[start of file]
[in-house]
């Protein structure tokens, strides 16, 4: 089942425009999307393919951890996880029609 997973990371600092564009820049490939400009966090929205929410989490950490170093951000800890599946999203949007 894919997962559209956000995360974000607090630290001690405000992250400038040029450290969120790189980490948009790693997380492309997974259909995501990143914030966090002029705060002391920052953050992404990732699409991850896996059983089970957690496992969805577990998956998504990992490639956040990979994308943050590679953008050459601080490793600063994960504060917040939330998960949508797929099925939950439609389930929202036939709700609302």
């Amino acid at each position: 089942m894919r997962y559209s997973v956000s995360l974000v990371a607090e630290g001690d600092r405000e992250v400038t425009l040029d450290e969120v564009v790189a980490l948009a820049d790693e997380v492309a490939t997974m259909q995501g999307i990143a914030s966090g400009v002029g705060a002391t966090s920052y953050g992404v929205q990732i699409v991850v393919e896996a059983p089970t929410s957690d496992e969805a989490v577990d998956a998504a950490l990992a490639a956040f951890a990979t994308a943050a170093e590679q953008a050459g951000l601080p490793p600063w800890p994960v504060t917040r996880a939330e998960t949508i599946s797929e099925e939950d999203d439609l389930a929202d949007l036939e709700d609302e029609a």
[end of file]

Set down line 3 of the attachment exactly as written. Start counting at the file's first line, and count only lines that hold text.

């Amino acid at each position: 089942m894919r997962y559209s997973v956000s995360l974000v990371a607090e630290g001690d600092r405000e992250v400038t425009l040029d450290e969120v564009v790189a980490l948009a820049d790693e997380v492309a490939t997974m259909q995501g999307i990143a914030s966090g400009v002029g705060a002391t966090s920052y953050g992404v929205q990732i699409v991850v393919e896996a059983p089970t929410s957690d496992e969805a989490v577990d998956a998504a950490l990992a490639a956040f951890a990979t994308a943050a170093e590679q953008a050459g951000l601080p490793p600063w800890p994960v504060t917040r996880a939330e998960t949508i599946s797929e099925e939950d999203d439609l389930a929202d949007l036939e709700d609302e029609a």